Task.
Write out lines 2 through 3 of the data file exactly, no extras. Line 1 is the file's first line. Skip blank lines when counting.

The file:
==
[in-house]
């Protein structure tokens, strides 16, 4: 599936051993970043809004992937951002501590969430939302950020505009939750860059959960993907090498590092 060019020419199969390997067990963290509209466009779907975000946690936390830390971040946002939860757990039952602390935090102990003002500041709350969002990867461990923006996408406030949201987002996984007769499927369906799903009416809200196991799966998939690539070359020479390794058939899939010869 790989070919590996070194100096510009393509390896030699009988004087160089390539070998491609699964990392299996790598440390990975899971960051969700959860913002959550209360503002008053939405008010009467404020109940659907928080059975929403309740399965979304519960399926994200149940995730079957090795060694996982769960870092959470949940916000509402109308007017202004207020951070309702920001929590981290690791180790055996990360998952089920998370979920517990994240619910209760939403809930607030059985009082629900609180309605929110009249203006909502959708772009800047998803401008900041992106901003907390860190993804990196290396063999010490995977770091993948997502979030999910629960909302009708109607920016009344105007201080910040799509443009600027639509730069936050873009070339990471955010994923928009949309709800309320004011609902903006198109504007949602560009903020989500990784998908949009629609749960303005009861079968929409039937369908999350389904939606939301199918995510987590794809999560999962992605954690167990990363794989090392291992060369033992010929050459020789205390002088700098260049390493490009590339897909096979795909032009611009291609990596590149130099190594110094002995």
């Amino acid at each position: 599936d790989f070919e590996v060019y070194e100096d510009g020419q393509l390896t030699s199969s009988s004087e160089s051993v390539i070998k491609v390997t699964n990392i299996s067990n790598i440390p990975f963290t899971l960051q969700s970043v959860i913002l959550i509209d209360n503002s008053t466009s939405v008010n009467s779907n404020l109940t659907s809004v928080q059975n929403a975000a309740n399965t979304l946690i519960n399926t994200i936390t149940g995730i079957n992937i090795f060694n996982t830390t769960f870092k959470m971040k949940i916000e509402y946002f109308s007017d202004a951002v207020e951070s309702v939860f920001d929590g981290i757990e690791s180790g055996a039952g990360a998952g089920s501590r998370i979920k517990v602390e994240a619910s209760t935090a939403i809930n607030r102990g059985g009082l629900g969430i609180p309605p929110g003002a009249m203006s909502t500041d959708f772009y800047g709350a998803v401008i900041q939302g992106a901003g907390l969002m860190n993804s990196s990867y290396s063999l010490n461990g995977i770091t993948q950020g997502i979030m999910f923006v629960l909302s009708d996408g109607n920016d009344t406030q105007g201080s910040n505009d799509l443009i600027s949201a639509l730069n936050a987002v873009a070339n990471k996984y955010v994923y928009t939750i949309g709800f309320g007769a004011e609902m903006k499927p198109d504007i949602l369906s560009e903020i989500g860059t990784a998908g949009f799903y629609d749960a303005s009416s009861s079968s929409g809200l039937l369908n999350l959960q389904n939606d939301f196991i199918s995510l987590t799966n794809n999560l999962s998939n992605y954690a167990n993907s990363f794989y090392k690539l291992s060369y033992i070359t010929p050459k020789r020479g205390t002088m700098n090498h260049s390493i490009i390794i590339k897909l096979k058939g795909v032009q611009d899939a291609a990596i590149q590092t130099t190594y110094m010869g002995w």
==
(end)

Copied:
């Protein structure tokens, strides 16, 4: 599936051993970043809004992937951002501590969430939302950020505009939750860059959960993907090498590092 060019020419199969390997067990963290509209466009779907975000946690936390830390971040946002939860757990039952602390935090102990003002500041709350969002990867461990923006996408406030949201987002996984007769499927369906799903009416809200196991799966998939690539070359020479390794058939899939010869 790989070919590996070194100096510009393509390896030699009988004087160089390539070998491609699964990392299996790598440390990975899971960051969700959860913002959550209360503002008053939405008010009467404020109940659907928080059975929403309740399965979304519960399926994200149940995730079957090795060694996982769960870092959470949940916000509402109308007017202004207020951070309702920001929590981290690791180790055996990360998952089920998370979920517990994240619910209760939403809930607030059985009082629900609180309605929110009249203006909502959708772009800047998803401008900041992106901003907390860190993804990196290396063999010490995977770091993948997502979030999910629960909302009708109607920016009344105007201080910040799509443009600027639509730069936050873009070339990471955010994923928009949309709800309320004011609902903006198109504007949602560009903020989500990784998908949009629609749960303005009861079968929409039937369908999350389904939606939301199918995510987590794809999560999962992605954690167990990363794989090392291992060369033992010929050459020789205390002088700098260049390493490009590339897909096979795909032009611009291609990596590149130099190594110094002995």
């Amino acid at each position: 599936d790989f070919e590996v060019y070194e100096d510009g020419q393509l390896t030699s199969s009988s004087e160089s051993v390539i070998k491609v390997t699964n990392i299996s067990n790598i440390p990975f963290t899971l960051q969700s970043v959860i913002l959550i509209d209360n503002s008053t466009s939405v008010n009467s779907n404020l109940t659907s809004v928080q059975n929403a975000a309740n399965t979304l946690i519960n399926t994200i936390t149940g995730i079957n992937i090795f060694n996982t830390t769960f870092k959470m971040k949940i916000e509402y946002f109308s007017d202004a951002v207020e951070s309702v939860f920001d929590g981290i757990e690791s180790g055996a039952g990360a998952g089920s501590r998370i979920k517990v602390e994240a619910s209760t935090a939403i809930n607030r102990g059985g009082l629900g969430i609180p309605p929110g003002a009249m203006s909502t500041d959708f772009y800047g709350a998803v401008i900041q939302g992106a901003g907390l969002m860190n993804s990196s990867y290396s063999l010490n461990g995977i770091t993948q950020g997502i979030m999910f923006v629960l909302s009708d996408g109607n920016d009344t406030q105007g201080s910040n505009d799509l443009i600027s949201a639509l730069n936050a987002v873009a070339n990471k996984y955010v994923y928009t939750i949309g709800f309320g007769a004011e609902m903006k499927p198109d504007i949602l369906s560009e903020i989500g860059t990784a998908g949009f799903y629609d749960a303005s009416s009861s079968s929409g809200l039937l369908n999350l959960q389904n939606d939301f196991i199918s995510l987590t799966n794809n999560l999962s998939n992605y954690a167990n993907s990363f794989y090392k690539l291992s060369y033992i070359t010929p050459k020789r020479g205390t002088m700098n090498h260049s390493i490009i390794i590339k897909l096979k058939g795909v032009q611009d899939a291609a990596i590149q590092t130099t190594y110094m010869g002995w």